In the book I’m reading at the moment (Shadows: A Dark Touch Novel by Amy Meredith) the two main characters, at least to start with, were such Mary Sues. They love shopping. They’re pretty. They’re popular. They’re talented. They’re fancied by most of the opposite sex. They have a lovely group of friends. Oh, and they’re the protagonist of a book. WHAT MORE DO THEY WANT?
Oh, and most readers hate them. Go figure.
And then you get the entirely opposite of a Mary Sue (aka the inventively named “Anti-Sue”). They’re disliked by other characters. They may be abused. They might kill people. They’re dangerous. They’re probably unattractive, like a creepy Disney character. They don’t really have any talents except ‘negative’ ones. And, obviously, they’re the antagonist of the book.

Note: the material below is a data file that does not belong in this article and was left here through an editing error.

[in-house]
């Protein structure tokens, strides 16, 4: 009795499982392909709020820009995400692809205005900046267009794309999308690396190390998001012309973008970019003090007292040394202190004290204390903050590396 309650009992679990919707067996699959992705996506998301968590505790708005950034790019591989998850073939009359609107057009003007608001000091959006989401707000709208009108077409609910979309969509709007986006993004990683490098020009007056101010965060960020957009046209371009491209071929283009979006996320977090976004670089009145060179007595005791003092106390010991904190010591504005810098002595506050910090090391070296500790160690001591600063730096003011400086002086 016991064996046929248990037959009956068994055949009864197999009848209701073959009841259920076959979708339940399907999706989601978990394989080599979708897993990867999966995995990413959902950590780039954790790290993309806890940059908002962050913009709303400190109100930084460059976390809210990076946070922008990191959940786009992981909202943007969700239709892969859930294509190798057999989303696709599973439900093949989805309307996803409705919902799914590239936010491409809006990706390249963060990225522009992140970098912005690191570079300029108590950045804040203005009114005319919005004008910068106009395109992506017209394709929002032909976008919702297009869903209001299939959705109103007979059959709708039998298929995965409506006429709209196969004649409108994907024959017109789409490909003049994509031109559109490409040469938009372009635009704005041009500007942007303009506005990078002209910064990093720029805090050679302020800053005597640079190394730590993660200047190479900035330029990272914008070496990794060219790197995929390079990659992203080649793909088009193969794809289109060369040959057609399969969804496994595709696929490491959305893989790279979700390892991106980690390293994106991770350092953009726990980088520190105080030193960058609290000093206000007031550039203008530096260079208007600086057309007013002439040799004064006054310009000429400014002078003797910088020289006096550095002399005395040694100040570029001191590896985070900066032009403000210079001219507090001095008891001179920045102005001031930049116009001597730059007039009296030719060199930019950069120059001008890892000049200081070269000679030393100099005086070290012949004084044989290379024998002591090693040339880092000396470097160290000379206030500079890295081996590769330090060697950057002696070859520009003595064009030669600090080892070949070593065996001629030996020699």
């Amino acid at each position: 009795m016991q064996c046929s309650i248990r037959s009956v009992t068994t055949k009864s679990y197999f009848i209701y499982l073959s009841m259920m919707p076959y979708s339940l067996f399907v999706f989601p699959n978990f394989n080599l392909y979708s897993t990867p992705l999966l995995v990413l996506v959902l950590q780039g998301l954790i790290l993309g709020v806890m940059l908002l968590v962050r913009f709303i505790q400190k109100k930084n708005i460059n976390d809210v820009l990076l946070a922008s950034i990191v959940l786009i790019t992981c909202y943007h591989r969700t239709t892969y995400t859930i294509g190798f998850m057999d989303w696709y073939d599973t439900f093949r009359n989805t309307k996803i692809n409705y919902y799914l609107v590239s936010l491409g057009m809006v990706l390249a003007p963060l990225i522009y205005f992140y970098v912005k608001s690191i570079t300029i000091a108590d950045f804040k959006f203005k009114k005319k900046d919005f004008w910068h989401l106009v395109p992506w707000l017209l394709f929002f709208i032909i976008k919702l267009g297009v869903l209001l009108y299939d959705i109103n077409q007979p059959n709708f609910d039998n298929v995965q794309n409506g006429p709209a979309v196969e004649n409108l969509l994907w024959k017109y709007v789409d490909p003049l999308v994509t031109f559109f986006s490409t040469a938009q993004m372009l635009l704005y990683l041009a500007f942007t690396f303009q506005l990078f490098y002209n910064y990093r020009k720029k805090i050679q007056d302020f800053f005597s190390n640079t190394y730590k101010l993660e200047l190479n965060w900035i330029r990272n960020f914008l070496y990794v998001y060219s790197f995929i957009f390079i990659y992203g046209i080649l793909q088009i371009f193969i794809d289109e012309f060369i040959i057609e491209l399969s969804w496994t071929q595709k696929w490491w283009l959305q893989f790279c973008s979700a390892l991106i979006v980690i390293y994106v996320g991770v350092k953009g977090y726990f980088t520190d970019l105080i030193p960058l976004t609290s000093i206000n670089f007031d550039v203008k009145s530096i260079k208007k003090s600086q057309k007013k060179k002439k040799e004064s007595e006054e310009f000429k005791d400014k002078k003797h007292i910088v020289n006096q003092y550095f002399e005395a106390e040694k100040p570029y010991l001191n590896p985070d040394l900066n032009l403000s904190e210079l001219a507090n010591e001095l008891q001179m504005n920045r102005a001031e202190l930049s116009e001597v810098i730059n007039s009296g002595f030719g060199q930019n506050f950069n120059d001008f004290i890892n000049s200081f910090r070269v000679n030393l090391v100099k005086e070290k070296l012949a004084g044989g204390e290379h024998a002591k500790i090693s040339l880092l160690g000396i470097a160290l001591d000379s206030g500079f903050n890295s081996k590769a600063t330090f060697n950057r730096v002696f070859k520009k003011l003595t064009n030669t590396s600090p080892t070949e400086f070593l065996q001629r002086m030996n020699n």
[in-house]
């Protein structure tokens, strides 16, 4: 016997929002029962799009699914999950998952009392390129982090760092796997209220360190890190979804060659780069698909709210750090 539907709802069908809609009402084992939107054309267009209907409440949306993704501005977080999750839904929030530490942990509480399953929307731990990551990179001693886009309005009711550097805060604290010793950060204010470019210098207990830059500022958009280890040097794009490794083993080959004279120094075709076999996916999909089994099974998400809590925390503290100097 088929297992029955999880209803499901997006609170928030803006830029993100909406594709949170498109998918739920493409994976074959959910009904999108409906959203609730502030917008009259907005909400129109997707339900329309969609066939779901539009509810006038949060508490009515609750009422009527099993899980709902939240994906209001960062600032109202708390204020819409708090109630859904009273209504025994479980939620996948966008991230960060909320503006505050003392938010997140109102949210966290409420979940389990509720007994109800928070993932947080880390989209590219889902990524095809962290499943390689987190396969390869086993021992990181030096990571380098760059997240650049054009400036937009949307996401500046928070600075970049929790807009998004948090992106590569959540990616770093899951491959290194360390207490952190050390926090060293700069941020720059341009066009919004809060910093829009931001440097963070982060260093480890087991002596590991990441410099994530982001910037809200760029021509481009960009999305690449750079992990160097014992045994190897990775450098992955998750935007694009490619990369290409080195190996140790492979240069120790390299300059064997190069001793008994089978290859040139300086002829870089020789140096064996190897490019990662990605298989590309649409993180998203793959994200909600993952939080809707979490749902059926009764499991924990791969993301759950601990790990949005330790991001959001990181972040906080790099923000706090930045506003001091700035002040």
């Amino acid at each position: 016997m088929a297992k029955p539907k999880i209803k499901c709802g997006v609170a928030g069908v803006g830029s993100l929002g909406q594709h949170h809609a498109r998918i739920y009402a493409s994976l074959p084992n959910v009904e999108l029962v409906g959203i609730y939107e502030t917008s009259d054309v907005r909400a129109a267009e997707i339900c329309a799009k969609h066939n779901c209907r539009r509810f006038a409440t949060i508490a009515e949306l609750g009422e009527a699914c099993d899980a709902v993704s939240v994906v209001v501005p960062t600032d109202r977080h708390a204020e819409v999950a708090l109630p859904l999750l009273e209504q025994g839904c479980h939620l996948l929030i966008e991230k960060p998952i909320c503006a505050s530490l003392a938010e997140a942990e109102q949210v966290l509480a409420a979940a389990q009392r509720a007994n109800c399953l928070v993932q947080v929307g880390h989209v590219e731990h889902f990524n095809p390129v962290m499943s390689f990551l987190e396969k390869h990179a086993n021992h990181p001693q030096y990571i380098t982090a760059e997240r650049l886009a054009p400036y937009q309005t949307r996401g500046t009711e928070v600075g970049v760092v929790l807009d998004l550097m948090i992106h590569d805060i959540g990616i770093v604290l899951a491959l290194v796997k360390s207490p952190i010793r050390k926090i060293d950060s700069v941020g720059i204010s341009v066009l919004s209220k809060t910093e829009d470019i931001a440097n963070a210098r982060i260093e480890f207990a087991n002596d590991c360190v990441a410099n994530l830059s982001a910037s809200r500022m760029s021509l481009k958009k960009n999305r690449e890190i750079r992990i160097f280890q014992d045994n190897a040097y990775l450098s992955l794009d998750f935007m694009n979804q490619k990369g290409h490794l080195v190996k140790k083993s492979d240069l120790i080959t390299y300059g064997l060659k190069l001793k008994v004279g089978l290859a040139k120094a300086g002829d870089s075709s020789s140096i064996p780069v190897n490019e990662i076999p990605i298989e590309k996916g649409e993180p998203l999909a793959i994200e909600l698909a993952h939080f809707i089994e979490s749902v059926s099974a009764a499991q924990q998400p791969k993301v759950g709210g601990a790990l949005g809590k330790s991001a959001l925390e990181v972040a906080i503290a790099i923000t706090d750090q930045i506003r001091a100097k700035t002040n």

But… most readers adore them. Go figure. Again. I hope you’re good at maths.
Why do readers prefer the damaged, easily hate-able antagonist, and yet despise the person we’d probably all like being? Are they a reflection of our inner thoughts? Is the Mary-Sue deemed too unrealistic? Why, then, is the Anti-Sue also incredibly unrealistic, but more loved? Why am I questioning this? Is it because I’m doubting myself? (I’d love a best friend like the two female main characters in the book I’m currently reading.) Is it because I’m tired, and as this is a “book discussion” post I am completely turning it over to you? (Don’t answer the last one.) What do you think, readers?